the organised aspect of the above two groups of people, that is the associations and organisations
representing the community of refugees/asylum seekers. The websites under study address all three
groups subsumed here under the umbrella term of refugee public.
First, the websites contain information of central importance to those who intend to immigrate
or seek asylum in the UK. This is mainly information concerning the legal aspects of such a move, the
conditions under which it may be successful, as well as advice as to how the move should be carried
out. This information is not unique to the refugee support groups’ sites: indeed, the relevant
government site, the Immigration and Nationality Directorate provides all the necessary legal
information to those who plan to enter and stay in the UK, and a number of the refugee support groups’
sites provide a link to this government site. Nevertheless, the websites under study provide their own
advice to those seeking entry, or seeking to legalise their status. Thus, the Immigration Advisory
Service (IAS) have devoted a part of their website to ‘Advice’, where interested parties can get online
advice on appeals, family settlement, visits, student and work applications, nationality, asylum, and so
on. The Refugee Council provides ‘free online’ leaflets containing ‘essential information to asylum
seekers and refugees’; similarly, the Asylum Aid website has a site containing downloadable
‘information for refugees and asylum seekers’. Of further interest here is that this information is offered
in different languages: for instance, IAS has a link to the Bengali version of some of their information,
and both Asylum Aid’s and the Refugee Council’s leaflets are available in several languages. More
specifically targeted information and advice on seeking asylum is provided by the Stonewall
Immigration Group (SIG), who campaign for “immigration
rights for same sex couples and asylum
seekers”
– SIG has prepared a ‘briefing document’, “to help you identify and understand what is
required to make a successful application (for asylum/immigration) under the Unmarried Partners
Rule”. Alongside online advice, several websites offer a directory of solicitors specialising in
immigration law, while some Web sites represent groups offering free advice and representation to
asylum seekers.
Problems concerning entry and legal status, however, constitute only part of the issues and
problems faced by refugees in their quest for re-settlement. Other aspects of life of this marginalized
group are often overlooked, and certain support groups (and their websites) attempt to redress this
lack. Thus, some websites are also concerned with providing refugees with information concerning
wider aspects of life; for instance, the World University Service UK has a programme on refugee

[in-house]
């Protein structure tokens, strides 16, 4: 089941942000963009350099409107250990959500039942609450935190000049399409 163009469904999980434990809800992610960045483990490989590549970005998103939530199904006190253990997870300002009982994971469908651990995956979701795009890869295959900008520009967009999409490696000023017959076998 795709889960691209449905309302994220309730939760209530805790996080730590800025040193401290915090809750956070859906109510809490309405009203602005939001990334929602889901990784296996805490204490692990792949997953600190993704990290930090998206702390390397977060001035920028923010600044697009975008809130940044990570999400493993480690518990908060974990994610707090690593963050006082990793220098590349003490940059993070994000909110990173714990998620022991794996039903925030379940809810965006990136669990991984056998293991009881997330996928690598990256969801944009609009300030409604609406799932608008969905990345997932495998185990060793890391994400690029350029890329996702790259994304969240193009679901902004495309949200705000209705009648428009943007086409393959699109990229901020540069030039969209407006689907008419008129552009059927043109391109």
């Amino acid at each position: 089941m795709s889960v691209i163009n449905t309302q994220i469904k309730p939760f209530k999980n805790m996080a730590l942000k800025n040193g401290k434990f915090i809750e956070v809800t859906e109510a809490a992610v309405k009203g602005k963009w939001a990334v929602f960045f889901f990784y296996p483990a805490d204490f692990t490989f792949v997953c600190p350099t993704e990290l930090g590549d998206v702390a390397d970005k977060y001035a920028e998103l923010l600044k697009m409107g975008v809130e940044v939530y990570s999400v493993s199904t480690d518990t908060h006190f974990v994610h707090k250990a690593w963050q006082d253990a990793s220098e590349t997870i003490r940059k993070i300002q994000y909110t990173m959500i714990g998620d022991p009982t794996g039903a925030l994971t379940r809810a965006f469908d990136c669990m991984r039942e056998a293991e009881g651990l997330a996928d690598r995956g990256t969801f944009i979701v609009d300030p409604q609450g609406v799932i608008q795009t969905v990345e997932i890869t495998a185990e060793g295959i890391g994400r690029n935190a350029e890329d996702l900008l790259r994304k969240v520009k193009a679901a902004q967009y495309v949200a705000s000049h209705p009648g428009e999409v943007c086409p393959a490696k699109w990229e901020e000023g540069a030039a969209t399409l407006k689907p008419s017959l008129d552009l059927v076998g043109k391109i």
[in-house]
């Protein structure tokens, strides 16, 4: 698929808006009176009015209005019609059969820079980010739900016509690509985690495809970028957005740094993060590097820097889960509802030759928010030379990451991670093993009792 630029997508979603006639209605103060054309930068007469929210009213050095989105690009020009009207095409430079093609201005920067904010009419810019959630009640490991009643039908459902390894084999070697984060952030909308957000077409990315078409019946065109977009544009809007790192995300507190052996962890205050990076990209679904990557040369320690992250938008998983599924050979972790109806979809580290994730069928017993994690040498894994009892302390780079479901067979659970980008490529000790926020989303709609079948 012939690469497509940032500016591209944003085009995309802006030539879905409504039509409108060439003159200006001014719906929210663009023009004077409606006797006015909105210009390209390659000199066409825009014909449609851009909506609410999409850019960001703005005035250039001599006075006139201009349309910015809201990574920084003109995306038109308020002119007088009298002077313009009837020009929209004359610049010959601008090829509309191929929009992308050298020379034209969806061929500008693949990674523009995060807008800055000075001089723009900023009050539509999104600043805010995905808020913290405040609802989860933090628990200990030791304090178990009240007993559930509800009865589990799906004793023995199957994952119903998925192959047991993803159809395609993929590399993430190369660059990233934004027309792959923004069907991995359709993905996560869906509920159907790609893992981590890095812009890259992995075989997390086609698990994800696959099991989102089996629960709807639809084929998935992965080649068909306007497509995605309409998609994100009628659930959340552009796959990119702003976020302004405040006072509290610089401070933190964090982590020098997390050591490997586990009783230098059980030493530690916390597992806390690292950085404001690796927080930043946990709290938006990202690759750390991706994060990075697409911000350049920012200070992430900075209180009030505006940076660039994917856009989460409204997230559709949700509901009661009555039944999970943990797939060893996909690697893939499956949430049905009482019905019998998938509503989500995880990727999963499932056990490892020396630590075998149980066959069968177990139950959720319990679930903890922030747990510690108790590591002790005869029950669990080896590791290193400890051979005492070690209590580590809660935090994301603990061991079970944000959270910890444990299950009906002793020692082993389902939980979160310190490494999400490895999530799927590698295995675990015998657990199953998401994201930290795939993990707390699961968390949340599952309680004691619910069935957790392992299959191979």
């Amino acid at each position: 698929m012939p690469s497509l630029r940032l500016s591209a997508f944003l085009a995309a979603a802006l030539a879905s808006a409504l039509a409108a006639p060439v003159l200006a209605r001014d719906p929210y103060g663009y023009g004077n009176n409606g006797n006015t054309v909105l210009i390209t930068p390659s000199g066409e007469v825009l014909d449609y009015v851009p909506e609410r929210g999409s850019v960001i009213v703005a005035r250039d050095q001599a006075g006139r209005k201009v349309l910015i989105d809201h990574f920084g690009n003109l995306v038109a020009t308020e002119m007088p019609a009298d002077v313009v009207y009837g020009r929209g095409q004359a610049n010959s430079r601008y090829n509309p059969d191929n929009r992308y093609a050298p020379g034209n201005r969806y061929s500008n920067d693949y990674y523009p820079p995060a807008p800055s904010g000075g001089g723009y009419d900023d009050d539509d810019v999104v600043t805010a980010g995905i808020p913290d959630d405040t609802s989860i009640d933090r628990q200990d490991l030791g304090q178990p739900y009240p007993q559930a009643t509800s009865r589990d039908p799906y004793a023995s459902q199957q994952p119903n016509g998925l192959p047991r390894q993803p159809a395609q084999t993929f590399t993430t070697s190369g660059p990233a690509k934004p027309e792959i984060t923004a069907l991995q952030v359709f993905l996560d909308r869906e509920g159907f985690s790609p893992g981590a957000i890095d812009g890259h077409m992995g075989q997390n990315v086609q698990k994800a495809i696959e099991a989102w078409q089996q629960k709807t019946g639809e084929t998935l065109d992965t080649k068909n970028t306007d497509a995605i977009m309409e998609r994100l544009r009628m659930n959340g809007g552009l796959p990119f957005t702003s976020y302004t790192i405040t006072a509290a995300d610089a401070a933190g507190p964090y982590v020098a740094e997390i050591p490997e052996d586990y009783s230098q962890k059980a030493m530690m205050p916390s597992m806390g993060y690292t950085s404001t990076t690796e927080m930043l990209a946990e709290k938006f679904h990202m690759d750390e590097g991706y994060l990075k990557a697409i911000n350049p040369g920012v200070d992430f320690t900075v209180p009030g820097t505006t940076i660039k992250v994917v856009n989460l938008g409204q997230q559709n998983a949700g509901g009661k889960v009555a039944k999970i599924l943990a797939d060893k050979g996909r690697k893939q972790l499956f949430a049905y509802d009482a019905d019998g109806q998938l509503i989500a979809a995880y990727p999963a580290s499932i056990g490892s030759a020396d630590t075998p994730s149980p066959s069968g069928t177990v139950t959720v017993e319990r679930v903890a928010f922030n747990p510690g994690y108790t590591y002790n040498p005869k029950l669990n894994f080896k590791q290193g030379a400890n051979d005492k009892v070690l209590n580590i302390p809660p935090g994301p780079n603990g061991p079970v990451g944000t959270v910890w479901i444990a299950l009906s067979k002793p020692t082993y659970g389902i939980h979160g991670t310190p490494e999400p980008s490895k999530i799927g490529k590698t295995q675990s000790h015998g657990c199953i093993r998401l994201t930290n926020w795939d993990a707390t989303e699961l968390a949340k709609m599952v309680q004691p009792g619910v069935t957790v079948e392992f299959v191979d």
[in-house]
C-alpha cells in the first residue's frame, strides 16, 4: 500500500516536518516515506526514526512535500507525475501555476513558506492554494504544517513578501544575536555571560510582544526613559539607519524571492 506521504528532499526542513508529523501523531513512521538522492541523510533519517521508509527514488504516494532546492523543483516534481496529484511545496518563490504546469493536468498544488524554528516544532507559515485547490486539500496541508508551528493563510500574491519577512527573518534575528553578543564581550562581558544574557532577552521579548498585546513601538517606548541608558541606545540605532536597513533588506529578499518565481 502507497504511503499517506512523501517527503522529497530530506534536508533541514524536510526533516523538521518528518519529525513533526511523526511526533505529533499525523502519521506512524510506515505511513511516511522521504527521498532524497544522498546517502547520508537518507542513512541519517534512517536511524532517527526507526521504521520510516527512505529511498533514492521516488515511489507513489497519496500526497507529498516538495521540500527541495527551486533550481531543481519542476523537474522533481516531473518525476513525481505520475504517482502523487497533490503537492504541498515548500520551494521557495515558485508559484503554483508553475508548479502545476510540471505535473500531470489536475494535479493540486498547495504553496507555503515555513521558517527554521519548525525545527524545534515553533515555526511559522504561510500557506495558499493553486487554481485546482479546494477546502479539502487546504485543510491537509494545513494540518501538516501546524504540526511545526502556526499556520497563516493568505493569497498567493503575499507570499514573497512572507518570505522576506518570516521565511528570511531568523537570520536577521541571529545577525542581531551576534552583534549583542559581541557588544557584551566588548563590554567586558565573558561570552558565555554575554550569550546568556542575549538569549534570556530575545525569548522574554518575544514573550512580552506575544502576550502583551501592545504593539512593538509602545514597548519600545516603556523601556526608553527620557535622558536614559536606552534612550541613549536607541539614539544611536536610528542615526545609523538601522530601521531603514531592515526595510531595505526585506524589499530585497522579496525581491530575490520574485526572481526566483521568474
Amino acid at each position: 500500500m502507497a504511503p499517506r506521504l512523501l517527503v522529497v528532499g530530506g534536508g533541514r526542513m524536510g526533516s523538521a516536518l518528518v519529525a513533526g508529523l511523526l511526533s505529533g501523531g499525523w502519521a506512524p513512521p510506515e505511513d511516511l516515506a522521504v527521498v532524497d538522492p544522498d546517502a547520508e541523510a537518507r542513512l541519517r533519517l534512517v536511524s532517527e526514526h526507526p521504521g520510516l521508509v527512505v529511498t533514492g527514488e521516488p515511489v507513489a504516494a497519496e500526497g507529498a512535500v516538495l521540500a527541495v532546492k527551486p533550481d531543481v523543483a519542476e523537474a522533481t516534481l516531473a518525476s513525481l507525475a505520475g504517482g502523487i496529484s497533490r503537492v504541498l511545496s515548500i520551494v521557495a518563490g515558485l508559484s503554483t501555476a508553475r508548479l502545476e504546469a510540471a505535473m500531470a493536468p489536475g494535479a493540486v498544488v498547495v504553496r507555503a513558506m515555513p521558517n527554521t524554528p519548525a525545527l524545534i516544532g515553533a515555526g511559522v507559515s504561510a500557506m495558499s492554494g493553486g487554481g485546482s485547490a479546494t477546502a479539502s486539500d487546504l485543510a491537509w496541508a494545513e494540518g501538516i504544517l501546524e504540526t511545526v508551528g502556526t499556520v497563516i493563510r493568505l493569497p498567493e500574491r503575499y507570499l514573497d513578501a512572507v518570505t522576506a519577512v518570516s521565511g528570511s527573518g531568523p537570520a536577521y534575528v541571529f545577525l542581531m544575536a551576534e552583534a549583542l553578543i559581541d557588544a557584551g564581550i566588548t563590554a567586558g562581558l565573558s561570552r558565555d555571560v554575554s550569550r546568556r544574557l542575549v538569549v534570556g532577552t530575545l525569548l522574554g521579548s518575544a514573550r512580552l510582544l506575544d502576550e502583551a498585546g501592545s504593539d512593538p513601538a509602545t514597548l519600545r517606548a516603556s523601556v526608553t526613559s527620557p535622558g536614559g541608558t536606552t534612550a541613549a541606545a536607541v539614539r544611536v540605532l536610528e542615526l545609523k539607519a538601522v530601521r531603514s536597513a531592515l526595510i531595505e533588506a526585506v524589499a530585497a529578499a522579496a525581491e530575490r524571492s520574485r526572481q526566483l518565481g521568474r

education, and its website offers detailed information on this, including not only information on training
and educational schemes, but also on employment opportunities. Refugees Online offers training in
new technologies, details of which are found online, while it further supports websites set by refugee
trainees.
Other sites provide news and other information of interest to the refugee community. For
instance, the RAM Project is concerned with the issue of refugees, asylum seekers and the mass
media, and its online existence consists mainly in providing news bulletins of interest to the refugee
community; here, one can find stories such as ‘First ID cards are issued’ as well as job offers (e.g.
‘Internship programme seeks African, Asian and Caribbean journalists’). In a similar vein, ‘New Vision’
is “an online publication by refugees for refugees … aimed at creating voice for the voiceless … It will
inform the refugee community on current developments and issues relating to immigration, education,


Convention
All Academic Convention is the premier solution for your association's abstract management solutions needs.
Submission - Custom fields, multiple submission types, tracks, audio visual, multiple upload formats, automatic conversion to pdf.
Review - Peer Review, Bulk reviewer assignment, bulk emails, ranking, z-score statistics, and multiple worksheets!
Reports - Many standard and custom reports generated while you wait. Print programs with participant indexes, event grids, and more!
Scheduling - Flexible and convenient grid scheduling within rooms and buildings. Conflict checking and advanced filtering.
Communication - Bulk email tools to help your administrators send reminders and responses. Use form letters, a message center, and much more!
Management - Search tools, duplicate people management, editing tools, submission transfers, many tools to manage a variety of conference management headaches!
Click here for more information.

first   previous   Page 10 of 16   next   last

©2012 All Academic, Inc.